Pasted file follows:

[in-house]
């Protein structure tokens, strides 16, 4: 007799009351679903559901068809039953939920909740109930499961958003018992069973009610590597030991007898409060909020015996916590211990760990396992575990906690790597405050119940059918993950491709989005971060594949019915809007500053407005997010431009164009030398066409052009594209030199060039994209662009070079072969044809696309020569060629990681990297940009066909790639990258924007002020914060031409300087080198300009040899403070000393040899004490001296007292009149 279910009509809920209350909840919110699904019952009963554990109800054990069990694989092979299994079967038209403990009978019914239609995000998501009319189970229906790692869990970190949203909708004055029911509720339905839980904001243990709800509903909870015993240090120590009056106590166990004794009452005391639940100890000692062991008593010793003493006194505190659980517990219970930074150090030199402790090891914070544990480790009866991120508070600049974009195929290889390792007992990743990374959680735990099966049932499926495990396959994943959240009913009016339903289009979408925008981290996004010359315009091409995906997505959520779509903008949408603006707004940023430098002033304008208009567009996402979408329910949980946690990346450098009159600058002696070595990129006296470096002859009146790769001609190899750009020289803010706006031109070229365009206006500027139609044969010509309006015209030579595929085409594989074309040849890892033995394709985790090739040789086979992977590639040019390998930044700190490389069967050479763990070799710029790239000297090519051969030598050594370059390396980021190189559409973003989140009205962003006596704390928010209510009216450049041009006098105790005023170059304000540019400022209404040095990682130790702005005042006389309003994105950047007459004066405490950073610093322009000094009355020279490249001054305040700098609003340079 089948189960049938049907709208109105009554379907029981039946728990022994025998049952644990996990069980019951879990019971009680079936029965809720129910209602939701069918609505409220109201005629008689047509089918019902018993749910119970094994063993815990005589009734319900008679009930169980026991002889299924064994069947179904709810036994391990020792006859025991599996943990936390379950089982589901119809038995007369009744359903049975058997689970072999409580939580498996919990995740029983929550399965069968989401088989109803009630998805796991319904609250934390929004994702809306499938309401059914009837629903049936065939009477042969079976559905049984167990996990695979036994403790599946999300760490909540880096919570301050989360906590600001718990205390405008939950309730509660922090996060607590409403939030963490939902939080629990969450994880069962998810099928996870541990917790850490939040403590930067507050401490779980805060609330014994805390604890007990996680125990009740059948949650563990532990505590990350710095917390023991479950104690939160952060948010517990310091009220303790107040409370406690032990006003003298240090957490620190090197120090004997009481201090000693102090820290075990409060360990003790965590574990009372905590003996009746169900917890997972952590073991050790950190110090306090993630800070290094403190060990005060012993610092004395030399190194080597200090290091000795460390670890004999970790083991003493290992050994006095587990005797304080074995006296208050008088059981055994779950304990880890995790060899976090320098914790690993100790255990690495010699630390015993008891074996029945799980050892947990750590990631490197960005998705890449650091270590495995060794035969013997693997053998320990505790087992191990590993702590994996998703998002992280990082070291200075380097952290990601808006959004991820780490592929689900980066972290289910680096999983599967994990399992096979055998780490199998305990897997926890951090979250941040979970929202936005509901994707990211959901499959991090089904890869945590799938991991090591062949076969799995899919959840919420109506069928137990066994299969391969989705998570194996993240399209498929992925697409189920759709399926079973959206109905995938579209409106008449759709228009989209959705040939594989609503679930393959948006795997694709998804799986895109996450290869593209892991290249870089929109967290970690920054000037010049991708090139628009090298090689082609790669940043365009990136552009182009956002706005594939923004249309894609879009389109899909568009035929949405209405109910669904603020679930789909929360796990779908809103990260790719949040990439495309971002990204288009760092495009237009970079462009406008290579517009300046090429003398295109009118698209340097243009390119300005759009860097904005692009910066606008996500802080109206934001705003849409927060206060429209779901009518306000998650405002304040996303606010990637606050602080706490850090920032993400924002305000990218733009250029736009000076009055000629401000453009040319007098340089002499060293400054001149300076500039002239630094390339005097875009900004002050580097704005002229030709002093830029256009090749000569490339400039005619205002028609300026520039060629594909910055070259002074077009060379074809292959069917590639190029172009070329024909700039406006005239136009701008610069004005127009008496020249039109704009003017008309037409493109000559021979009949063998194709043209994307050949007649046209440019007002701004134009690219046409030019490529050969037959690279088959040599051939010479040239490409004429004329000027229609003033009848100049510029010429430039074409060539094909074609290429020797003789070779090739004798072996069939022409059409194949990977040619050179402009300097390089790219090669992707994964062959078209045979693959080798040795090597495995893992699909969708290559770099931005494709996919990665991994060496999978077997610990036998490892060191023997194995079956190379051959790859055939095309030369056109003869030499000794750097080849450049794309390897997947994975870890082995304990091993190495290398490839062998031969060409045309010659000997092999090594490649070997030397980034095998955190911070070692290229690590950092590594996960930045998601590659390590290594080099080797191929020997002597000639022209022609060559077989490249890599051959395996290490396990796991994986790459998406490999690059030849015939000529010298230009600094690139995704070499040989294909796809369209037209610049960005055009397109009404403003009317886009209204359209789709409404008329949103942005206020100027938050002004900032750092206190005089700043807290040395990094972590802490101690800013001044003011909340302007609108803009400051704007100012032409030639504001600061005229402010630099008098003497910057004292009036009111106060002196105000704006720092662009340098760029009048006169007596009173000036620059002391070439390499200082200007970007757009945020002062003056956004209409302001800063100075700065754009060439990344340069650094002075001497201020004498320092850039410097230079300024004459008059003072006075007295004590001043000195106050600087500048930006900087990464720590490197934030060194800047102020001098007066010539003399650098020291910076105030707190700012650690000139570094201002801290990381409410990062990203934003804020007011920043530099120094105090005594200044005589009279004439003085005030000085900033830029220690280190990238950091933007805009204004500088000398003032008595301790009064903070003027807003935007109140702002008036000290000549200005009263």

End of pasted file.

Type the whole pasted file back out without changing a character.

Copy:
[in-house]
């Protein structure tokens, strides 16, 4: 007799009351679903559901068809039953939920909740109930499961958003018992069973009610590597030991007898409060909020015996916590211990760990396992575990906690790597405050119940059918993950491709989005971060594949019915809007500053407005997010431009164009030398066409052009594209030199060039994209662009070079072969044809696309020569060629990681990297940009066909790639990258924007002020914060031409300087080198300009040899403070000393040899004490001296007292009149 279910009509809920209350909840919110699904019952009963554990109800054990069990694989092979299994079967038209403990009978019914239609995000998501009319189970229906790692869990970190949203909708004055029911509720339905839980904001243990709800509903909870015993240090120590009056106590166990004794009452005391639940100890000692062991008593010793003493006194505190659980517990219970930074150090030199402790090891914070544990480790009866991120508070600049974009195929290889390792007992990743990374959680735990099966049932499926495990396959994943959240009913009016339903289009979408925008981290996004010359315009091409995906997505959520779509903008949408603006707004940023430098002033304008208009567009996402979408329910949980946690990346450098009159600058002696070595990129006296470096002859009146790769001609190899750009020289803010706006031109070229365009206006500027139609044969010509309006015209030579595929085409594989074309040849890892033995394709985790090739040789086979992977590639040019390998930044700190490389069967050479763990070799710029790239000297090519051969030598050594370059390396980021190189559409973003989140009205962003006596704390928010209510009216450049041009006098105790005023170059304000540019400022209404040095990682130790702005005042006389309003994105950047007459004066405490950073610093322009000094009355020279490249001054305040700098609003340079 089948189960049938049907709208109105009554379907029981039946728990022994025998049952644990996990069980019951879990019971009680079936029965809720129910209602939701069918609505409220109201005629008689047509089918019902018993749910119970094994063993815990005589009734319900008679009930169980026991002889299924064994069947179904709810036994391990020792006859025991599996943990936390379950089982589901119809038995007369009744359903049975058997689970072999409580939580498996919990995740029983929550399965069968989401088989109803009630998805796991319904609250934390929004994702809306499938309401059914009837629903049936065939009477042969079976559905049984167990996990695979036994403790599946999300760490909540880096919570301050989360906590600001718990205390405008939950309730509660922090996060607590409403939030963490939902939080629990969450994880069962998810099928996870541990917790850490939040403590930067507050401490779980805060609330014994805390604890007990996680125990009740059948949650563990532990505590990350710095917390023991479950104690939160952060948010517990310091009220303790107040409370406690032990006003003298240090957490620190090197120090004997009481201090000693102090820290075990409060360990003790965590574990009372905590003996009746169900917890997972952590073991050790950190110090306090993630800070290094403190060990005060012993610092004395030399190194080597200090290091000795460390670890004999970790083991003493290992050994006095587990005797304080074995006296208050008088059981055994779950304990880890995790060899976090320098914790690993100790255990690495010699630390015993008891074996029945799980050892947990750590990631490197960005998705890449650091270590495995060794035969013997693997053998320990505790087992191990590993702590994996998703998002992280990082070291200075380097952290990601808006959004991820780490592929689900980066972290289910680096999983599967994990399992096979055998780490199998305990897997926890951090979250941040979970929202936005509901994707990211959901499959991090089904890869945590799938991991090591062949076969799995899919959840919420109506069928137990066994299969391969989705998570194996993240399209498929992925697409189920759709399926079973959206109905995938579209409106008449759709228009989209959705040939594989609503679930393959948006795997694709998804799986895109996450290869593209892991290249870089929109967290970690920054000037010049991708090139628009090298090689082609790669940043365009990136552009182009956002706005594939923004249309894609879009389109899909568009035929949405209405109910669904603020679930789909929360796990779908809103990260790719949040990439495309971002990204288009760092495009237009970079462009406008290579517009300046090429003398295109009118698209340097243009390119300005759009860097904005692009910066606008996500802080109206934001705003849409927060206060429209779901009518306000998650405002304040996303606010990637606050602080706490850090920032993400924002305000990218733009250029736009000076009055000629401000453009040319007098340089002499060293400054001149300076500039002239630094390339005097875009900004002050580097704005002229030709002093830029256009090749000569490339400039005619205002028609300026520039060629594909910055070259002074077009060379074809292959069917590639190029172009070329024909700039406006005239136009701008610069004005127009008496020249039109704009003017008309037409493109000559021979009949063998194709043209994307050949007649046209440019007002701004134009690219046409030019490529050969037959690279088959040599051939010479040239490409004429004329000027229609003033009848100049510029010429430039074409060539094909074609290429020797003789070779090739004798072996069939022409059409194949990977040619050179402009300097390089790219090669992707994964062959078209045979693959080798040795090597495995893992699909969708290559770099931005494709996919990665991994060496999978077997610990036998490892060191023997194995079956190379051959790859055939095309030369056109003869030499000794750097080849450049794309390897997947994975870890082995304990091993190495290398490839062998031969060409045309010659000997092999090594490649070997030397980034095998955190911070070692290229690590950092590594996960930045998601590659390590290594080099080797191929020997002597000639022209022609060559077989490249890599051959395996290490396990796991994986790459998406490999690059030849015939000529010298230009600094690139995704070499040989294909796809369209037209610049960005055009397109009404403003009317886009209204359209789709409404008329949103942005206020100027938050002004900032750092206190005089700043807290040395990094972590802490101690800013001044003011909340302007609108803009400051704007100012032409030639504001600061005229402010630099008098003497910057004292009036009111106060002196105000704006720092662009340098760029009048006169007596009173000036620059002391070439390499200082200007970007757009945020002062003056956004209409302001800063100075700065754009060439990344340069650094002075001497201020004498320092850039410097230079300024004459008059003072006075007295004590001043000195106050600087500048930006900087990464720590490197934030060194800047102020001098007066010539003399650098020291910076105030707190700012650690000139570094201002801290990381409410990062990203934003804020007011920043530099120094105090005594200044005589009279004439003085005030000085900033830029220690280190990238950091933007805009204004500088000398003032008595301790009064903070003027807003935007109140702002008036000290000549200005009263």